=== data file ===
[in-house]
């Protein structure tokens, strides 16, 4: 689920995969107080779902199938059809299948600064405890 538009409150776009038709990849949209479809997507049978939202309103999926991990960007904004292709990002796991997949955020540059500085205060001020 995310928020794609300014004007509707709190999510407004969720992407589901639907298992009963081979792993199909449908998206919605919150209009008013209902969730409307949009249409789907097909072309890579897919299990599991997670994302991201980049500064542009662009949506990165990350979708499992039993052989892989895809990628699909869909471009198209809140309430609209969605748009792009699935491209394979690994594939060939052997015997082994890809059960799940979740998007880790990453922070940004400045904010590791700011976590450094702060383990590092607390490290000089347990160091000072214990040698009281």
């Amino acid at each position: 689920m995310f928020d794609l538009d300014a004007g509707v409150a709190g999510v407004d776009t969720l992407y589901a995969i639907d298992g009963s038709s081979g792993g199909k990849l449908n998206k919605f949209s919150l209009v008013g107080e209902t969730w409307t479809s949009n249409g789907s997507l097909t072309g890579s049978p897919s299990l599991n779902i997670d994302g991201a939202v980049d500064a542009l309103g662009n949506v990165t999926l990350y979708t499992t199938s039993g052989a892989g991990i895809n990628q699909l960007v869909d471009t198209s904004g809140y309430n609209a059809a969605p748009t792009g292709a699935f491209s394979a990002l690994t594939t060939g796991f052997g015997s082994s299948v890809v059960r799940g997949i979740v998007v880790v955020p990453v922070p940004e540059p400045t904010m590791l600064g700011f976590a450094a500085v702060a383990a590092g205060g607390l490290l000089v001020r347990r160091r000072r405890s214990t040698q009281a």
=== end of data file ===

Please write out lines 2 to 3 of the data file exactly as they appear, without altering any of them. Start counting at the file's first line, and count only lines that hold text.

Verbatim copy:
């Protein structure tokens, strides 16, 4: 689920995969107080779902199938059809299948600064405890 538009409150776009038709990849949209479809997507049978939202309103999926991990960007904004292709990002796991997949955020540059500085205060001020 995310928020794609300014004007509707709190999510407004969720992407589901639907298992009963081979792993199909449908998206919605919150209009008013209902969730409307949009249409789907097909072309890579897919299990599991997670994302991201980049500064542009662009949506990165990350979708499992039993052989892989895809990628699909869909471009198209809140309430609209969605748009792009699935491209394979690994594939060939052997015997082994890809059960799940979740998007880790990453922070940004400045904010590791700011976590450094702060383990590092607390490290000089347990160091000072214990040698009281």
């Amino acid at each position: 689920m995310f928020d794609l538009d300014a004007g509707v409150a709190g999510v407004d776009t969720l992407y589901a995969i639907d298992g009963s038709s081979g792993g199909k990849l449908n998206k919605f949209s919150l209009v008013g107080e209902t969730w409307t479809s949009n249409g789907s997507l097909t072309g890579s049978p897919s299990l599991n779902i997670d994302g991201a939202v980049d500064a542009l309103g662009n949506v990165t999926l990350y979708t499992t199938s039993g052989a892989g991990i895809n990628q699909l960007v869909d471009t198209s904004g809140y309430n609209a059809a969605p748009t792009g292709a699935f491209s394979a990002l690994t594939t060939g796991f052997g015997s082994s299948v890809v059960r799940g997949i979740v998007v880790v955020p990453v922070p940004e540059p400045t904010m590791l600064g700011f976590a450094a500085v702060a383990a590092g205060g607390l490290l000089v001020r347990r160091r000072r405890s214990t040698q009281a």